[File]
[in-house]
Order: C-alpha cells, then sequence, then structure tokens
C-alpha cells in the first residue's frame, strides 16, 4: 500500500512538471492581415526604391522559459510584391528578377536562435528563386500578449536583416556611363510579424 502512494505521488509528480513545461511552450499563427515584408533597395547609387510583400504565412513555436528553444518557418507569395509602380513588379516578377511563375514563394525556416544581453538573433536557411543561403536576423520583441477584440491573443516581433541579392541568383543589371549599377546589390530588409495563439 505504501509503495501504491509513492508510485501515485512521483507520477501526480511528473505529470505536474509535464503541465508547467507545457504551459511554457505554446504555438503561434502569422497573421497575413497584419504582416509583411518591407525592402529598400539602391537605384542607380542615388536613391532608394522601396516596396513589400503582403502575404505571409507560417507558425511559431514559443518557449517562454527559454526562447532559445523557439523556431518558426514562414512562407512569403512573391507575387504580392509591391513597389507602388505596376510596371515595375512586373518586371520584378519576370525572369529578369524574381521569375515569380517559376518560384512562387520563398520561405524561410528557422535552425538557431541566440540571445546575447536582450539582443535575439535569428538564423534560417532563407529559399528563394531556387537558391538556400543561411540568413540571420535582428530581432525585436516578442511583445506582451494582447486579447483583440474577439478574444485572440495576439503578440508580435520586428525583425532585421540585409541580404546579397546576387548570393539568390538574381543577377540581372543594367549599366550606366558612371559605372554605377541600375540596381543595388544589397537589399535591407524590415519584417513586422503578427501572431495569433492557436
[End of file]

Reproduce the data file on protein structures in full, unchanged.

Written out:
[in-house]
Order: C-alpha cells, then sequence, then structure tokens
C-alpha cells in the first residue's frame, strides 16, 4: 500500500512538471492581415526604391522559459510584391528578377536562435528563386500578449536583416556611363510579424 502512494505521488509528480513545461511552450499563427515584408533597395547609387510583400504565412513555436528553444518557418507569395509602380513588379516578377511563375514563394525556416544581453538573433536557411543561403536576423520583441477584440491573443516581433541579392541568383543589371549599377546589390530588409495563439 505504501509503495501504491509513492508510485501515485512521483507520477501526480511528473505529470505536474509535464503541465508547467507545457504551459511554457505554446504555438503561434502569422497573421497575413497584419504582416509583411518591407525592402529598400539602391537605384542607380542615388536613391532608394522601396516596396513589400503582403502575404505571409507560417507558425511559431514559443518557449517562454527559454526562447532559445523557439523556431518558426514562414512562407512569403512573391507575387504580392509591391513597389507602388505596376510596371515595375512586373518586371520584378519576370525572369529578369524574381521569375515569380517559376518560384512562387520563398520561405524561410528557422535552425538557431541566440540571445546575447536582450539582443535575439535569428538564423534560417532563407529559399528563394531556387537558391538556400543561411540568413540571420535582428530581432525585436516578442511583445506582451494582447486579447483583440474577439478574444485572440495576439503578440508580435520586428525583425532585421540585409541580404546579397546576387548570393539568390538574381543577377540581372543594367549599366550606366558612371559605372554605377541600375540596381543595388544589397537589399535591407524590415519584417513586422503578427501572431495569433492557436